Thursday, July 4, 2013

Into the Wild.

This morning I took down my tent and left the rustic campground where I had been staying. Earlier in the week I had followed a dirt road into the Wind River Wilderness of the Bridger-Teton National Forest in Wyoming. This route followed the rushing, and sometimes slow, meandering Green River to its source, a large emerald-colored lake. On a bluff overlooking the water, the Forest Service established a site for backpackers and outdoors enthusiasts to overnight. I chose a site in it which came equipped with a special metal box in which to securely place a cooler. This apparatus is necessary to discourage eager-food-sniffing grizzly bears from joining the party. Shortly after arriving as dusk was falling, I examined the lake. It lay nestled beneath groves of pines and firs, verdant meadows of wildflowers and huge towering basalt peaks, which were still streaked with snow.  Like a speck in a serene ever-changing kaleidiescope of reflected color, I placed myself on its water in my pontoon boat and fished for wild rainbow and German brown trout.

The following day I decided to venture out alone on an extended day hike to a remote spot in the back country, to a place where a large feeder stream had chiseled its way through a large rocky outcropping to create a natural bridge. The "moderate in difficulty" trail crisscrossed so many different environments, including spots where I had to wade across crystal clear streams to continue my way. I walked over 12 miles through the most pastoral countryside I had ever hiked and returned completely pooped. I thought often of my son Adam who had given me a quality backpack for my birthday and heard his admonishments to drink lots of water from its built-in pouch. Also I heard the approving voice of my friend Bill, the relentless backpacker, whose example encouraged me onward, and would have approved of my performance. Most of all, I listened to my inner voice of determination, along with all the sounds of birds, wind, rushing or gurgling waters. I wanted to achieve this at my age. This was my time.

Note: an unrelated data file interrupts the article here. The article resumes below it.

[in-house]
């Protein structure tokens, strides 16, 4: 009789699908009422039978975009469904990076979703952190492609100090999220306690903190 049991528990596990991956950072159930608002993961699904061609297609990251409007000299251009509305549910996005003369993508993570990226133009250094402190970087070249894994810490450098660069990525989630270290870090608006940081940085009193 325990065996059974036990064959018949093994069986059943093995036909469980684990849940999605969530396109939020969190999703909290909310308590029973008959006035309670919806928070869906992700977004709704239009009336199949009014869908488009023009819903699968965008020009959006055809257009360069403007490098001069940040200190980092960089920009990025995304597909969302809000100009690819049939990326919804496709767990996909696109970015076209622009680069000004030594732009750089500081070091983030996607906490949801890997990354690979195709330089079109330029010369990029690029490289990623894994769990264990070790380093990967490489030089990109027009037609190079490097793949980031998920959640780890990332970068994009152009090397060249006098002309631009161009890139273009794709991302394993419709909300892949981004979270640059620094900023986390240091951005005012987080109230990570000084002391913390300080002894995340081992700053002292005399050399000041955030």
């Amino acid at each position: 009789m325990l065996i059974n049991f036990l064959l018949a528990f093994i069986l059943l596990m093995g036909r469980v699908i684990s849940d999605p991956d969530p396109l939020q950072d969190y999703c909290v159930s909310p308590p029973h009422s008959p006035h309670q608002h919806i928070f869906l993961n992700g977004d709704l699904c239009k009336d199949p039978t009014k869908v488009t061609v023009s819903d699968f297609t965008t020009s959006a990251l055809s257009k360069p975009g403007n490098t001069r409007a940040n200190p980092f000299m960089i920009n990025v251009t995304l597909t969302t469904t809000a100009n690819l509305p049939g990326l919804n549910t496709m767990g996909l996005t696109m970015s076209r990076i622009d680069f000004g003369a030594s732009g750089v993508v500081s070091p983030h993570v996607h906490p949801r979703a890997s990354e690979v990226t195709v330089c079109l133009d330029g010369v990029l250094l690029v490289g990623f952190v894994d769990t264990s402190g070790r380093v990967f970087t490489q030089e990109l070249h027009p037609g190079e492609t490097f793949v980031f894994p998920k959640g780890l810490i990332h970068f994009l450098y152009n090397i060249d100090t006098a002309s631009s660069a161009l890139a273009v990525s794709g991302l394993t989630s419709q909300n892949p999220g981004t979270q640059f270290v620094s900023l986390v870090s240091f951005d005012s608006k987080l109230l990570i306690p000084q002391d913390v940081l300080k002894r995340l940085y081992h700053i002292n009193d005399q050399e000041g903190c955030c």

Now I am back in civilization in Jackson, a thriving tourist resort on steroids. I am back from what may be the apex of this adventure and I feel joyful. Yet new challenges lie ahead. I need to buy supplies and find a place to stay tonight. It is 4th of July weekend and camping grounds are full. It is time for me to move on, test my fate, and continue to celebrate my independence.


  1. Beautiful post and pictures. I read this three minutes after you posted it. I'll try to write you an email later tonight. At least now that you're near civilization (meaning cell phone and Internet reception), you'll be able to read it, even if you can't answer it.

  2. Yesterday, I was reading about "happiness" in Time magazine (I know, not a happy choice for reading material, but...) and the author noted that research has found that for most humans happiness comes from the search, the hunt, the trail, and not the end result.

    You give veracity to this claim as you continue your quest in these gorgeous spots and as you call on your mind and body to achieve even more difficult challenges. It is a never-ending quest and one in which it seems your greatest delight derives from the trails upon which you walk!

    Such beautiful photos. I could not do what you do. My idea of camping has more to do with Hiltons and Marriotts than with backpacks and tents!